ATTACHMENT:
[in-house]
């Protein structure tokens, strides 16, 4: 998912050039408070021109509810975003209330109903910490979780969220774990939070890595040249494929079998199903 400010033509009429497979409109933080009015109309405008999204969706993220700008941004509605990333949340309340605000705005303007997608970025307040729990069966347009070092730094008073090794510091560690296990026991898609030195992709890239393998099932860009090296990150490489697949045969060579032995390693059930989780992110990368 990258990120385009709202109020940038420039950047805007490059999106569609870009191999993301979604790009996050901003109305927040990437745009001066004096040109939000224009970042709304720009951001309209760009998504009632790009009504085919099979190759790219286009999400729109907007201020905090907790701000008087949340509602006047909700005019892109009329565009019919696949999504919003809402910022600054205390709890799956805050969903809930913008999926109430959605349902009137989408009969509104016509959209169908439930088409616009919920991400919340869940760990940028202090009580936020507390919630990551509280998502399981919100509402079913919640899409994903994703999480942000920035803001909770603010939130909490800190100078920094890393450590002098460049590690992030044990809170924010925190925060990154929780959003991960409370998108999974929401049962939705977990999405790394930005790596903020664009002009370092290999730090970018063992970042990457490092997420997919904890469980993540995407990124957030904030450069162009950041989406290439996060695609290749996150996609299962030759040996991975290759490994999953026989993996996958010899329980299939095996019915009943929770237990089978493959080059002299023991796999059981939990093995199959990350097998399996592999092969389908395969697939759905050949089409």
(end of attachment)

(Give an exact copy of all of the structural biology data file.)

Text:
[in-house]
């Protein structure tokens, strides 16, 4: 998912050039408070021109509810975003209330109903910490979780969220774990939070890595040249494929079998199903 400010033509009429497979409109933080009015109309405008999204969706993220700008941004509605990333949340309340605000705005303007997608970025307040729990069966347009070092730094008073090794510091560690296990026991898609030195992709890239393998099932860009090296990150490489697949045969060579032995390693059930989780992110990368 990258990120385009709202109020940038420039950047805007490059999106569609870009191999993301979604790009996050901003109305927040990437745009001066004096040109939000224009970042709304720009951001309209760009998504009632790009009504085919099979190759790219286009999400729109907007201020905090907790701000008087949340509602006047909700005019892109009329565009019919696949999504919003809402910022600054205390709890799956805050969903809930913008999926109430959605349902009137989408009969509104016509959209169908439930088409616009919920991400919340869940760990940028202090009580936020507390919630990551509280998502399981919100509402079913919640899409994903994703999480942000920035803001909770603010939130909490800190100078920094890393450590002098460049590690992030044990809170924010925190925060990154929780959003991960409370998108999974929401049962939705977990999405790394930005790596903020664009002009370092290999730090970018063992970042990457490092997420997919904890469980993540995407990124957030904030450069162009950041989406290439996060695609290749996150996609299962030759040996991975290759490994999953026989993996996958010899329980299939095996019915009943929770237990089978493959080059002299023991796999059981939990093995199959990350097998399996592999092969389908395969697939759905050949089409």